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Differential effects of proteins and carbohydrates on postprandial blood pressure-related responses

  • Karianna F. M. Teunissen-Beekman (a1) (a2), Janneke Dopheide (a1) (a2), Johanna M. Geleijnse (a1) (a3), Stephan J. L. Bakker (a1) (a4), Elizabeth J. Brink (a1) (a5), Peter W. de Leeuw (a6), Jan Serroyen (a7) and Marleen A. van Baak (a1) (a2)...

Abstract

Diet composition may affect blood pressure (BP), but the mechanisms are unclear. The aim of the present study was to compare postprandial BP-related responses to the ingestion of pea protein, milk protein and egg-white protein. In addition, postprandial BP-related responses to the ingestion of maltodextrin were compared with those to the ingestion of sucrose and a protein mix. We hypothesised that lower postprandial total peripheral resistance (TPR) and BP levels would be accompanied by higher plasma concentrations of nitric oxide, insulin, glucagon-like peptide 1 (GLP-1) and glucagon. On separate occasions, six meals were tested in a randomised order in forty-eight overweight or obese adults with untreated elevated BP. Postprandial responses of TPR, BP and plasma concentrations of insulin, glucagon, GLP-1 and nitrite, nitroso compounds (RXNO) and S-nitrosothiols (NO x ) were measured for 4 h. No differences were observed in TPR responses. Postprandial BP levels were higher after the ingestion of the egg-white-protein meal than after that of meals containing the other two proteins (P≤ 0·01). The ingestion of the pea-protein meal induced the highest NO x response (P≤ 0·006). Insulin and glucagon concentrations were lowest after the ingestion of the egg-white-protein meal (P≤ 0·009). Postprandial BP levels were lower after the ingestion of the maltodextrin meal than after that of the protein mix and sucrose meals (P≤ 0·004), while postprandial insulin concentrations were higher after the ingestion of the maltodextrin meal than after that of the sucrose and protein mix meals after 1–2 h (P≤ 0·0001). Postprandial NO x , GLP-1 and glucagon concentrations were lower after the ingestion of the maltodextrin meal than after that of the protein mix meal (P≤ 0·008). In conclusion, different protein and carbohydrate sources induce different postprandial BP-related responses, which may be important for BP management. Lower postprandial BP levels are not necessarily accompanied by higher NO x , insulin, glucagon or GLP-1 responses.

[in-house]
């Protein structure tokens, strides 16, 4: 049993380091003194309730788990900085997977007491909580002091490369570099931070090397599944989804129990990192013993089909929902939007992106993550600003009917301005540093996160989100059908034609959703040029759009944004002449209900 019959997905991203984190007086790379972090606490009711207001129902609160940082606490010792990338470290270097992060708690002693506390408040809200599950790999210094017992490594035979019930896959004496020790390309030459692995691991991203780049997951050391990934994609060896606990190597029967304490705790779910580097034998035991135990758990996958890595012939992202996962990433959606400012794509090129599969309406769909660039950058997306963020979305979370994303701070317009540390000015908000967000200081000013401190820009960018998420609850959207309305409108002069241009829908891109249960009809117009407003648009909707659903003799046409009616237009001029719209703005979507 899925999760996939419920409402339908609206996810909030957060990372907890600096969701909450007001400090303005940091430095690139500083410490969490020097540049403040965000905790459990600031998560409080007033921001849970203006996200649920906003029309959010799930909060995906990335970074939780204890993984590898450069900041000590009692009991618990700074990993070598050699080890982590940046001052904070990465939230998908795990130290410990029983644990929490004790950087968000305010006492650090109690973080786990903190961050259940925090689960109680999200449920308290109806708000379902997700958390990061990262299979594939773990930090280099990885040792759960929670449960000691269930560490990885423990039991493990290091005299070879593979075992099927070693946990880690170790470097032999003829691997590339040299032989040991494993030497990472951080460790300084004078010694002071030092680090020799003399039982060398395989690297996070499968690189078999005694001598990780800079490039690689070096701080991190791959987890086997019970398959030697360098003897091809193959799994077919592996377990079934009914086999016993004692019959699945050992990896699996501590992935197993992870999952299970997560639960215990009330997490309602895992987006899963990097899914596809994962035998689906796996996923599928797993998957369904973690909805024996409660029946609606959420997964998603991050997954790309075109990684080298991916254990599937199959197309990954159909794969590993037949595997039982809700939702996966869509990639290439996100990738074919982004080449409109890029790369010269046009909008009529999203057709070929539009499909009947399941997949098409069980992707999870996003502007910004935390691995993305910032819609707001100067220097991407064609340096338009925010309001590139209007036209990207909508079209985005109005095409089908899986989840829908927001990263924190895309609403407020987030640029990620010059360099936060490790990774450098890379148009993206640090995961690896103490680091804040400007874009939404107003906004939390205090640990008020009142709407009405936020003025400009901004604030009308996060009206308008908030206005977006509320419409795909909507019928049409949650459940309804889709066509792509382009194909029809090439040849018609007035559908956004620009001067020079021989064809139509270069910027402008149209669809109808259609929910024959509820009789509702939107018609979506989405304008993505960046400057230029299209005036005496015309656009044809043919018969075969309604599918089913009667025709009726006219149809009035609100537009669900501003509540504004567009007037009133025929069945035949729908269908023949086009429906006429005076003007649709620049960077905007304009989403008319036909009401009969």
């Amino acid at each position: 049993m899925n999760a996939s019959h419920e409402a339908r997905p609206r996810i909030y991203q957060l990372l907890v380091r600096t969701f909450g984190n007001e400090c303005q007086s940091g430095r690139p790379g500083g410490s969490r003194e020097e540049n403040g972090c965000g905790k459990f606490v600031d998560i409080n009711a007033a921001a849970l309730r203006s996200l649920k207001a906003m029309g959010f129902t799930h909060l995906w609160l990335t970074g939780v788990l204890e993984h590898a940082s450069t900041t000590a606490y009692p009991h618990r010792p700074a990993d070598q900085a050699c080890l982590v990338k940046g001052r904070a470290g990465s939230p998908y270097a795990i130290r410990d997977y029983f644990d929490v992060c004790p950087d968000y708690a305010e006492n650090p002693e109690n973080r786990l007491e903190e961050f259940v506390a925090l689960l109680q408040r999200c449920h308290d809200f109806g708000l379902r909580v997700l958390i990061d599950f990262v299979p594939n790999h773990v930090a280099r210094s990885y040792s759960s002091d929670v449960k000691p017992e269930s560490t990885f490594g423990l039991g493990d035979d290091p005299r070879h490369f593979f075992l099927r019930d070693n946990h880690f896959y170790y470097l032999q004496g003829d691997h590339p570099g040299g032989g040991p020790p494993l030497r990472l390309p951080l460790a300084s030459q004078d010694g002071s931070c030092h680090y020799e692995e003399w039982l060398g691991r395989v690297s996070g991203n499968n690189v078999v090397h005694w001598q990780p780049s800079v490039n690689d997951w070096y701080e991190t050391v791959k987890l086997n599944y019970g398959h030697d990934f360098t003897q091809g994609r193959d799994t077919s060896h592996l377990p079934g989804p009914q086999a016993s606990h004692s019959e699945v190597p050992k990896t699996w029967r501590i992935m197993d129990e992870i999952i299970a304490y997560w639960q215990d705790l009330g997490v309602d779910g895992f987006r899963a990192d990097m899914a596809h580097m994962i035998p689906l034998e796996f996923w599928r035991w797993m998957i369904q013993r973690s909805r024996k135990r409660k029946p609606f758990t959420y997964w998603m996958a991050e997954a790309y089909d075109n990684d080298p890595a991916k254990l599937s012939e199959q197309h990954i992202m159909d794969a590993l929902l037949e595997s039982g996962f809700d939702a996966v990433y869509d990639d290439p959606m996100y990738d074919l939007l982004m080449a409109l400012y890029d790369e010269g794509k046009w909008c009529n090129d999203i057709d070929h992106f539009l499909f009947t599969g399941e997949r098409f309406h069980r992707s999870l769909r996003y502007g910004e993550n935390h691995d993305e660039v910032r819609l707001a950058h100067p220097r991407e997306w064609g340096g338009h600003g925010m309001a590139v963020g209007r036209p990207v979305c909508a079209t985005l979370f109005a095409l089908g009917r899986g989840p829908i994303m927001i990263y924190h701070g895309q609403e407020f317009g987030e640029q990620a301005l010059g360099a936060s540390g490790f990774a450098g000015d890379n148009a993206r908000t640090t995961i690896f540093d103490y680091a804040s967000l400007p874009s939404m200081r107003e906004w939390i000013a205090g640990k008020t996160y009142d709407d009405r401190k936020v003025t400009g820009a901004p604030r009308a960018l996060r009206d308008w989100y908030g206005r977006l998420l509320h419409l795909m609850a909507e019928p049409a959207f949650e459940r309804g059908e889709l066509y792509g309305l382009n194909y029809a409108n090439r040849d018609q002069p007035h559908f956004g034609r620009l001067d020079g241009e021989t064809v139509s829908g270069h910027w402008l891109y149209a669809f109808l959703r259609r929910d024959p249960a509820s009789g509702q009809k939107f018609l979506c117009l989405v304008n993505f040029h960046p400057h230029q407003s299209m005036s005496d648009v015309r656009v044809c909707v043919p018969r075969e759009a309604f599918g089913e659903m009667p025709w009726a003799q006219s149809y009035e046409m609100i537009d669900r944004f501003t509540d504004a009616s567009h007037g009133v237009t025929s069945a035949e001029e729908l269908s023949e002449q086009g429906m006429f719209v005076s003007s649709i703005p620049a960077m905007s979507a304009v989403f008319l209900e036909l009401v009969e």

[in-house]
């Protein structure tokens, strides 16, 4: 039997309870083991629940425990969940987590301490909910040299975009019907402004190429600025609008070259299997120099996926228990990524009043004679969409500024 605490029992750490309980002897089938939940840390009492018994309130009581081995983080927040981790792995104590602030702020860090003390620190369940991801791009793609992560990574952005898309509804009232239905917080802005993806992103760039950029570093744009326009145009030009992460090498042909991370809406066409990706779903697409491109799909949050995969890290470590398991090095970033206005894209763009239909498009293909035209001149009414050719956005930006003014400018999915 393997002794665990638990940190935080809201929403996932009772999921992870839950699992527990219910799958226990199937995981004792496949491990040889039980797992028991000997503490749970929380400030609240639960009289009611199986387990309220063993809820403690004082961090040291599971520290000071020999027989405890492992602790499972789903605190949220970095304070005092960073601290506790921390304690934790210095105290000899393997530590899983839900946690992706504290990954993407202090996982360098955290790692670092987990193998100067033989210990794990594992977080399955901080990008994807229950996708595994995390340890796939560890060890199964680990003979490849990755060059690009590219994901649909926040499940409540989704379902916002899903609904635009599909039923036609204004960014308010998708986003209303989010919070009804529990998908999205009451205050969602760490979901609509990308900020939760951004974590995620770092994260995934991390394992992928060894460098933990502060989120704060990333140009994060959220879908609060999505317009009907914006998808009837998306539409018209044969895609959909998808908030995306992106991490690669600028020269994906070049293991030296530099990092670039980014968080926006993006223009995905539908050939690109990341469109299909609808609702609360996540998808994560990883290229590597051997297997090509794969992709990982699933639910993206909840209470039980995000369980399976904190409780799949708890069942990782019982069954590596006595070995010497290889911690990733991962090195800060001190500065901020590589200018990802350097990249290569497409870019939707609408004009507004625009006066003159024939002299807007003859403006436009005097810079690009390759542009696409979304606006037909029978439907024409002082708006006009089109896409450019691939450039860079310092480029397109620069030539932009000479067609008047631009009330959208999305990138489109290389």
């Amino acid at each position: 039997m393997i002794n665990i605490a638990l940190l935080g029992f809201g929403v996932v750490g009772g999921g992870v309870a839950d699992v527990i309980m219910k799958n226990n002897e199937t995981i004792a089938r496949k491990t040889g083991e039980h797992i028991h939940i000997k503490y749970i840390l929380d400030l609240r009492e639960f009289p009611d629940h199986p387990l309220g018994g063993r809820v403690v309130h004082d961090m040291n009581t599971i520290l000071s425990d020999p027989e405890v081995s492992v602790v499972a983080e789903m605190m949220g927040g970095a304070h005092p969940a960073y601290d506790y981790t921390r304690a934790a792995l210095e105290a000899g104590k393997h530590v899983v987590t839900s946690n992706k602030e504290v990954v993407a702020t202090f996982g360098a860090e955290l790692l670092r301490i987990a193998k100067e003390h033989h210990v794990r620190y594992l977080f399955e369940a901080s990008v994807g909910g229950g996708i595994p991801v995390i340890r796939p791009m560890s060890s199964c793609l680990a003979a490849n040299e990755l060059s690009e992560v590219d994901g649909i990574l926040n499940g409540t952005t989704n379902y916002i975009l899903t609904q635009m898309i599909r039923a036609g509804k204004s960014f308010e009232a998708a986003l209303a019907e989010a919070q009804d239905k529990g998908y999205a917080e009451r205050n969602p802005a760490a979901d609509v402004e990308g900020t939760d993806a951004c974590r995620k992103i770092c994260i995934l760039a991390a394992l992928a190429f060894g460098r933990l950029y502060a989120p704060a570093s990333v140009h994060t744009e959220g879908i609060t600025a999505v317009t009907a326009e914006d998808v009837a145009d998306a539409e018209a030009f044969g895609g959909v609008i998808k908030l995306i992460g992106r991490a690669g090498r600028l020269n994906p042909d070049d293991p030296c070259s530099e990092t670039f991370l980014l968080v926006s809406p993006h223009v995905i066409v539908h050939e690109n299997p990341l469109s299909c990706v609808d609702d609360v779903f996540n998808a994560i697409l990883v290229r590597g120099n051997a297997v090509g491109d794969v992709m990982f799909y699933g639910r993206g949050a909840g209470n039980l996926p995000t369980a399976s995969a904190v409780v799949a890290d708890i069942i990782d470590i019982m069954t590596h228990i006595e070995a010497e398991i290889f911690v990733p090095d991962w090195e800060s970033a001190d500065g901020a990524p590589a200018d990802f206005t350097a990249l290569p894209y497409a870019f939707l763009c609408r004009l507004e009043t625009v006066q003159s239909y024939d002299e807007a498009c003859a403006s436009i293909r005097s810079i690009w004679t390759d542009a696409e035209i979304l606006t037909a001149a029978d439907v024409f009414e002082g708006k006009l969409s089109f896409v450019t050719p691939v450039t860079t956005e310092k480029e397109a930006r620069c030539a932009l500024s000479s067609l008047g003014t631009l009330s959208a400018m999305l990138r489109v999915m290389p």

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Corresponding author

* Corresponding author: K. F. M. Teunissen-Beekman, fax +31 43 36 70 976, email kfm.teunissen@maastrichtuniversity.nl

References

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Keywords

Differential effects of proteins and carbohydrates on postprandial blood pressure-related responses

  • Karianna F. M. Teunissen-Beekman (a1) (a2), Janneke Dopheide (a1) (a2), Johanna M. Geleijnse (a1) (a3), Stephan J. L. Bakker (a1) (a4), Elizabeth J. Brink (a1) (a5), Peter W. de Leeuw (a6), Jan Serroyen (a7) and Marleen A. van Baak (a1) (a2)...

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